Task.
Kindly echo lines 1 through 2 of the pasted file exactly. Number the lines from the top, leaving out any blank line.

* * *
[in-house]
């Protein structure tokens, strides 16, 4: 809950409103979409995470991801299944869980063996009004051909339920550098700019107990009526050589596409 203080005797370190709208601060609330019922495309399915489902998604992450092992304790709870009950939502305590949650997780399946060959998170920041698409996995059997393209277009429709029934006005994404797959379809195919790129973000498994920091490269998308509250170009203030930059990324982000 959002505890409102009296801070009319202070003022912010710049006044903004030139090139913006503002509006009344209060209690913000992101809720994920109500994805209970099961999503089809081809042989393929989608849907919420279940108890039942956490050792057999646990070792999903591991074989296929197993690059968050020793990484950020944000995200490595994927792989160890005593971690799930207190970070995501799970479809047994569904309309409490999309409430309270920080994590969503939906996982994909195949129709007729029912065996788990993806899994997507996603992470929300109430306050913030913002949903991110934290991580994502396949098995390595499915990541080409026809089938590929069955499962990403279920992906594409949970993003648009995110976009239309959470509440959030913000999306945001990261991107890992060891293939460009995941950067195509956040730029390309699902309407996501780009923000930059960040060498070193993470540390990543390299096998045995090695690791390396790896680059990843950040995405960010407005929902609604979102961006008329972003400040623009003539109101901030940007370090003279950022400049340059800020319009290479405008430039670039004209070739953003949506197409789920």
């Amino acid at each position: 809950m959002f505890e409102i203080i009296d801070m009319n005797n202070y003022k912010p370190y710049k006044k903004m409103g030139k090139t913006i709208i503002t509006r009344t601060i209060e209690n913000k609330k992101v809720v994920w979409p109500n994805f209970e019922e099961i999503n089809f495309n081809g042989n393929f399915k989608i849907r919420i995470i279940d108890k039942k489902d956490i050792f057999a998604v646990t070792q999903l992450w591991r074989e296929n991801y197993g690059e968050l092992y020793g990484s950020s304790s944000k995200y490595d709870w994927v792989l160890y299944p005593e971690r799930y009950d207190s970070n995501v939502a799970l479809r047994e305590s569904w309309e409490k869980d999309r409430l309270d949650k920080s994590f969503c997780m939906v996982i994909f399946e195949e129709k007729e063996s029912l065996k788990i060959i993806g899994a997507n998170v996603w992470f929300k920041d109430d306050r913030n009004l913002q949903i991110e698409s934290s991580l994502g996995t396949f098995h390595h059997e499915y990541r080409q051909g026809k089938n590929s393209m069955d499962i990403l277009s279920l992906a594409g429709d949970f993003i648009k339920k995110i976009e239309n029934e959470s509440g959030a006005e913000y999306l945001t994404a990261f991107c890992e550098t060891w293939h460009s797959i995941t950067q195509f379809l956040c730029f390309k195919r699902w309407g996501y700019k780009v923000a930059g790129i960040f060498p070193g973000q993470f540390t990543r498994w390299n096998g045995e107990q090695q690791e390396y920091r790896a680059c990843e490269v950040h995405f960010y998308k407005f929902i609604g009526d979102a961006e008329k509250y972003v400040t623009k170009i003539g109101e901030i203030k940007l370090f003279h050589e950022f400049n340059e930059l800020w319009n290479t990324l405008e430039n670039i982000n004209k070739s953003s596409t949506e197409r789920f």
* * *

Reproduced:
[in-house]
């Protein structure tokens, strides 16, 4: 809950409103979409995470991801299944869980063996009004051909339920550098700019107990009526050589596409 203080005797370190709208601060609330019922495309399915489902998604992450092992304790709870009950939502305590949650997780399946060959998170920041698409996995059997393209277009429709029934006005994404797959379809195919790129973000498994920091490269998308509250170009203030930059990324982000 959002505890409102009296801070009319202070003022912010710049006044903004030139090139913006503002509006009344209060209690913000992101809720994920109500994805209970099961999503089809081809042989393929989608849907919420279940108890039942956490050792057999646990070792999903591991074989296929197993690059968050020793990484950020944000995200490595994927792989160890005593971690799930207190970070995501799970479809047994569904309309409490999309409430309270920080994590969503939906996982994909195949129709007729029912065996788990993806899994997507996603992470929300109430306050913030913002949903991110934290991580994502396949098995390595499915990541080409026809089938590929069955499962990403279920992906594409949970993003648009995110976009239309959470509440959030913000999306945001990261991107890992060891293939460009995941950067195509956040730029390309699902309407996501780009923000930059960040060498070193993470540390990543390299096998045995090695690791390396790896680059990843950040995405960010407005929902609604979102961006008329972003400040623009003539109101901030940007370090003279950022400049340059800020319009290479405008430039670039004209070739953003949506197409789920």